Love it or loathe it, the hit Netflix show Drive to Survive seems here to stay. It’s brought a lot of new fans to the sport and reignited the passion of others who’d drifted away over the years. Millions of people form their view of Formula 1 by watching the show. However, women make up less than 3% of speaking time across Drive to Survive episodes.
Across the four seasons, women speak for a total of 40 minutes, compared to the total runtime of 1,524 minutes (over 25 hours), according to calculations by Females in Motorsport. There is little variation between the earlier and later seasons.
In seasons one, two and three the former deputy team principal of Williams Racing, Claire Williams, features throughout. The Williams episode in season two, which detailed their failure to deliver a car for the start of pre-season testing, is where women have the most speaking time at just under nine minutes. This helped season two have the most time where women spoke – 13 minutes in total.
The addition of Jennie Gow, a broadcast journalist, to the show in season three helped give women more of a voice, but the total time where they spoke was still only 10 minutes out of the nearly seven-hour runtime. In total, there are seven episodes where women speak for less than five seconds.
Jennie Gow speaks in the highest number of episodes, 13 out of 40, followed by Claire Williams who features in 10 and Susie Wolff in six. Some of the drivers’ mothers, girlfriends or wives feature in the show for one or two episodes.
While there are more men than women in Formula 1, and you would expect to see male-dominated screen time due to the fact that all the drivers and team principals are male, there is a significant imbalance.
There are many women that work in Formula 1, as highlighted by Females in Motorsport. There are female engineers, communications officers, journalists and producers to name just a few roles that women fill. Charlotte Sefton, Communications Manager at McLaren until the end of 2021, and Silvia Frangipane Hoffer, Head of Communications at Scuderia Ferrari, are two of the women identified onscreen who work in Formula 1.
Also, something that people have commented on is the fact that the partners of the drivers are labelled on-screen as “x’s girlfriend” or “x’s wife” rather than by their own achievements or profession. In season four, Susie Wolff is the exception, referred to as “CEO and Managing Partner, Rokit Venturi Racing Formula E Team”.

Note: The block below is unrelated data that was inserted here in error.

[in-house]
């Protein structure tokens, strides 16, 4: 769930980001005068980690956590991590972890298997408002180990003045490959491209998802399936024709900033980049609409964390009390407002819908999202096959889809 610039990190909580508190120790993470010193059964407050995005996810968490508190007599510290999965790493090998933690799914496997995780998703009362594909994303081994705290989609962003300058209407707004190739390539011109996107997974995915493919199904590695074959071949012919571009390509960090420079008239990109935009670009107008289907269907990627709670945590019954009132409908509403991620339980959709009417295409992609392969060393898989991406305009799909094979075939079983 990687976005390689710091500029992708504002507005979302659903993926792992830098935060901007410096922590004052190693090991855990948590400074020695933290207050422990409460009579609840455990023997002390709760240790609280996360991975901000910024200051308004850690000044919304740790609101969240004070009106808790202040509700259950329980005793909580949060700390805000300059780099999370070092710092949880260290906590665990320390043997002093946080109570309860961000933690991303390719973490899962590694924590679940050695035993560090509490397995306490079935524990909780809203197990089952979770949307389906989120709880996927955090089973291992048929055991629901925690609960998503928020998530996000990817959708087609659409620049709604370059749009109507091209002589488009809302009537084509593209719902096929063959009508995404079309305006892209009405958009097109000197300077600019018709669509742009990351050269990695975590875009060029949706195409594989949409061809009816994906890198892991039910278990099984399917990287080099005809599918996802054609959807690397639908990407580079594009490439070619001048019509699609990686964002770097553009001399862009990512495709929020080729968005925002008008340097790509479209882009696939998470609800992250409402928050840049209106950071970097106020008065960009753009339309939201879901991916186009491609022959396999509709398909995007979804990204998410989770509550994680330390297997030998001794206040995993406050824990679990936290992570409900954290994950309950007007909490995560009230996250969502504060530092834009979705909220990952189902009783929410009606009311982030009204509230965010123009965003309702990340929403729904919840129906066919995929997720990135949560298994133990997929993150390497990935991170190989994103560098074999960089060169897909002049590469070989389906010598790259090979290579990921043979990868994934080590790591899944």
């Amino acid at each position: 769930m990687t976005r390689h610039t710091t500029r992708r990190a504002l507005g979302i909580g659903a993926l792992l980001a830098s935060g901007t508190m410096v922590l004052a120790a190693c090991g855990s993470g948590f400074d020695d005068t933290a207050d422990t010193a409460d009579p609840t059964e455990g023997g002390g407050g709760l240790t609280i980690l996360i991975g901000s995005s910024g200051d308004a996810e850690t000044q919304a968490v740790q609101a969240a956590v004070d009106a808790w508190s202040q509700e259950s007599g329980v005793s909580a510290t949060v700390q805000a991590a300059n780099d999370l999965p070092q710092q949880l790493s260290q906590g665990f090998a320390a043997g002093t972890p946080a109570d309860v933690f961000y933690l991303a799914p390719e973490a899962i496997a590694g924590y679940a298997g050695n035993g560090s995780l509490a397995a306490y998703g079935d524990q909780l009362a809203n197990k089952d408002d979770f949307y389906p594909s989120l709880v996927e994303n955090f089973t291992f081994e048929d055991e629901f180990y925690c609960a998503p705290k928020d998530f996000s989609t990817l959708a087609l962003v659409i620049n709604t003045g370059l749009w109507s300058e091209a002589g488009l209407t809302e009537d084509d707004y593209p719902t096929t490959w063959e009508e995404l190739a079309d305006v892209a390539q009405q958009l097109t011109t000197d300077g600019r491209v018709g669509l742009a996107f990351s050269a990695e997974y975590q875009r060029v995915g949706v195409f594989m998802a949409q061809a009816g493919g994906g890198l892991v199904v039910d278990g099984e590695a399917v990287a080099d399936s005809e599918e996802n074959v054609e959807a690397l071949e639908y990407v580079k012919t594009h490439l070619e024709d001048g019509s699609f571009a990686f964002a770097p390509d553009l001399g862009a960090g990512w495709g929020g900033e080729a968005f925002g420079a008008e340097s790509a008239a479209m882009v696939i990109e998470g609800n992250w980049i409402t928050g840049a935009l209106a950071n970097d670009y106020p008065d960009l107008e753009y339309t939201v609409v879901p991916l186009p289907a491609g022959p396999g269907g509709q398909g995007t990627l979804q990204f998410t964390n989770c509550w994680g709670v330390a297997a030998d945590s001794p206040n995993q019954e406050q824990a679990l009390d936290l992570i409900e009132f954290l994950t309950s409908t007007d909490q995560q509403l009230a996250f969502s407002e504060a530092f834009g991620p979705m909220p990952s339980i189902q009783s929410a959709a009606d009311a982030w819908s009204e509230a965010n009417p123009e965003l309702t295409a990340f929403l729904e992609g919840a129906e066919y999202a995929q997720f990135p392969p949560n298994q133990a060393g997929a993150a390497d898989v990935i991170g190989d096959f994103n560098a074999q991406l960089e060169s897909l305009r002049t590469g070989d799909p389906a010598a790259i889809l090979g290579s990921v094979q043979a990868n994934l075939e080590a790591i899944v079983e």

This is a change from the earlier seasons when the women featured were often not identified by name on-screen. In season one, the only women named were Grace Ricciardo and Claire Williams. Geri Horner (née Halliwell) is not named until season three, despite being one of the women who features most throughout the series.
Tiffany Cromwell, an Australian road cyclist, features in seasons three and four of Drive to Survive and is referred to as “Valtteri’s girlfriend”. She told Females in Motorsport: “I never asked or had asked myself about how I would like to be referenced in Drive to Survive in the titles.”
Cromwell is a professional athlete who currently races for the team Canyon//SRAM. She adds: “In this situation it didn’t bother me, because if you think about the storyline and where I fit into the story, then the audience needs to know how I fit into the story. If they made a storyline where it talked about our relationship and included cycling, then sure it would be nice if I was referenced to as a Professional Cyclist.”
Netflix has not released viewing figures for Drive to Survive so it’s unclear exactly how many people watch the show. McLaren CEO, Zak Brown, told Business Insider that he believes it has been watched by over 50 million people. All of these people are likely to have their opinion of Formula 1 shaped by what they see.
How Drive to Survive portrays women matters for young girls and boys watching at home who have aspirations to work in Formula 1. It also affects the perceptions of older fans of Formula 1. With filming of Season five in progress, Netflix has the chance to improve the representation of women and include their voices in Drive to Survive.
After all, we need more female representation. You have to see it to be it.